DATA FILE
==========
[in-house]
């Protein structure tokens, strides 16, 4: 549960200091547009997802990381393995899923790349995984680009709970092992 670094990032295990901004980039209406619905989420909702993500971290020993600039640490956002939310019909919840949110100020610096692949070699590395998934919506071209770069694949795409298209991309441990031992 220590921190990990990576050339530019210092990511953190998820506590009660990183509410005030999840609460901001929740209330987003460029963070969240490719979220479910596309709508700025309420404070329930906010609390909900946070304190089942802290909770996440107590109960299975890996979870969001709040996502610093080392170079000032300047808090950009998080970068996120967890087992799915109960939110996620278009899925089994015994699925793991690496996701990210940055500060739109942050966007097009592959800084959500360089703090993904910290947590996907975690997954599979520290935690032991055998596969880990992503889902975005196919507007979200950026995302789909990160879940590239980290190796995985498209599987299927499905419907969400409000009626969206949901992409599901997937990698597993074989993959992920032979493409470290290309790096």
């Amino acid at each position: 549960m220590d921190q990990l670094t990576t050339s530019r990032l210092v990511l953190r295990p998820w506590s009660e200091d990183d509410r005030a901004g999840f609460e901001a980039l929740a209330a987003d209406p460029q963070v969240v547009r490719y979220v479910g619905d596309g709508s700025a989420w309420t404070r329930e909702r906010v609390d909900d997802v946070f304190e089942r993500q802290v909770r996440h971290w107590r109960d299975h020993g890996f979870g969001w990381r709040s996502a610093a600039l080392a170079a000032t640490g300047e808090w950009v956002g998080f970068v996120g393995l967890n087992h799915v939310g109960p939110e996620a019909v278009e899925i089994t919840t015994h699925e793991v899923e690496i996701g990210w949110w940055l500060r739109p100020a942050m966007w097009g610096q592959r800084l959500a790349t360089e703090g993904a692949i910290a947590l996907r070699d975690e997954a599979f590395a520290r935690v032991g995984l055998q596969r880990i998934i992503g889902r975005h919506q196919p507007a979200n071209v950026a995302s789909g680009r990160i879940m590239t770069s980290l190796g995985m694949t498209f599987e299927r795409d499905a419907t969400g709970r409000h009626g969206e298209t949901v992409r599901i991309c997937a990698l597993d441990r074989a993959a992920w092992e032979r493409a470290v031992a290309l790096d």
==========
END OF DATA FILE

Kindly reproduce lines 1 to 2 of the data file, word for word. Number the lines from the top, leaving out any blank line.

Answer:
[in-house]
């Protein structure tokens, strides 16, 4: 549960200091547009997802990381393995899923790349995984680009709970092992 670094990032295990901004980039209406619905989420909702993500971290020993600039640490956002939310019909919840949110100020610096692949070699590395998934919506071209770069694949795409298209991309441990031992 220590921190990990990576050339530019210092990511953190998820506590009660990183509410005030999840609460901001929740209330987003460029963070969240490719979220479910596309709508700025309420404070329930906010609390909900946070304190089942802290909770996440107590109960299975890996979870969001709040996502610093080392170079000032300047808090950009998080970068996120967890087992799915109960939110996620278009899925089994015994699925793991690496996701990210940055500060739109942050966007097009592959800084959500360089703090993904910290947590996907975690997954599979520290935690032991055998596969880990992503889902975005196919507007979200950026995302789909990160879940590239980290190796995985498209599987299927499905419907969400409000009626969206949901992409599901997937990698597993074989993959992920032979493409470290290309790096």